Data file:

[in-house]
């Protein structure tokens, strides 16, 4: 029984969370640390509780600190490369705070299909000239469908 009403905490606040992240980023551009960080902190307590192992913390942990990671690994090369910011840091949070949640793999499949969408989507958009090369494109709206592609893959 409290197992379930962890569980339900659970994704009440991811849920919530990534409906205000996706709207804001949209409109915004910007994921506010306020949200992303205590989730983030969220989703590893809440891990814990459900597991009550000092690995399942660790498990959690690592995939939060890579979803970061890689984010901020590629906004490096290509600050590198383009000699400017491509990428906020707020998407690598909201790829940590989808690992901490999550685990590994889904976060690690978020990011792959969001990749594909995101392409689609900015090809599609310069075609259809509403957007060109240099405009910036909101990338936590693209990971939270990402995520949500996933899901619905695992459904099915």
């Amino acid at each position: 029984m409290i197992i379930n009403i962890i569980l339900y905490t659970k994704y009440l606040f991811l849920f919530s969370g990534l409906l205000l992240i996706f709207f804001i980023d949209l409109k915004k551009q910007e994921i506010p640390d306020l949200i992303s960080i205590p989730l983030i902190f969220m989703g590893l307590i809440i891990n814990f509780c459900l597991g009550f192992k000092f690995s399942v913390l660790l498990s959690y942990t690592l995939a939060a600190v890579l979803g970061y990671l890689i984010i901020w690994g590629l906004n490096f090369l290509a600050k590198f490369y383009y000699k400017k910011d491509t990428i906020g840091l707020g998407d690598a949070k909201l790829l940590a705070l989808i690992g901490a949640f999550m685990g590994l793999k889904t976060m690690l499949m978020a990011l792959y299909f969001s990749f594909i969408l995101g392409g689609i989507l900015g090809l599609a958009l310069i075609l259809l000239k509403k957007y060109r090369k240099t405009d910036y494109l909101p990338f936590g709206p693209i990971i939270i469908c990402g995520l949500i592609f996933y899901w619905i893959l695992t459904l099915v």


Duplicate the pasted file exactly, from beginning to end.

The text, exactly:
[in-house]
């Protein structure tokens, strides 16, 4: 029984969370640390509780600190490369705070299909000239469908 009403905490606040992240980023551009960080902190307590192992913390942990990671690994090369910011840091949070949640793999499949969408989507958009090369494109709206592609893959 409290197992379930962890569980339900659970994704009440991811849920919530990534409906205000996706709207804001949209409109915004910007994921506010306020949200992303205590989730983030969220989703590893809440891990814990459900597991009550000092690995399942660790498990959690690592995939939060890579979803970061890689984010901020590629906004490096290509600050590198383009000699400017491509990428906020707020998407690598909201790829940590989808690992901490999550685990590994889904976060690690978020990011792959969001990749594909995101392409689609900015090809599609310069075609259809509403957007060109240099405009910036909101990338936590693209990971939270990402995520949500996933899901619905695992459904099915």
């Amino acid at each position: 029984m409290i197992i379930n009403i962890i569980l339900y905490t659970k994704y009440l606040f991811l849920f919530s969370g990534l409906l205000l992240i996706f709207f804001i980023d949209l409109k915004k551009q910007e994921i506010p640390d306020l949200i992303s960080i205590p989730l983030i902190f969220m989703g590893l307590i809440i891990n814990f509780c459900l597991g009550f192992k000092f690995s399942v913390l660790l498990s959690y942990t690592l995939a939060a600190v890579l979803g970061y990671l890689i984010i901020w690994g590629l906004n490096f090369l290509a600050k590198f490369y383009y000699k400017k910011d491509t990428i906020g840091l707020g998407d690598a949070k909201l790829l940590a705070l989808i690992g901490a949640f999550m685990g590994l793999k889904t976060m690690l499949m978020a990011l792959y299909f969001s990749f594909i969408l995101g392409g689609i989507l900015g090809l599609a958009l310069i075609l259809l000239k509403k957007y060109r090369k240099t405009d910036y494109l909101p990338f936590g709206p693209i990971i939270i469908c990402g995520l949500i592609f996933y899901w619905i893959l695992t459904l099915v």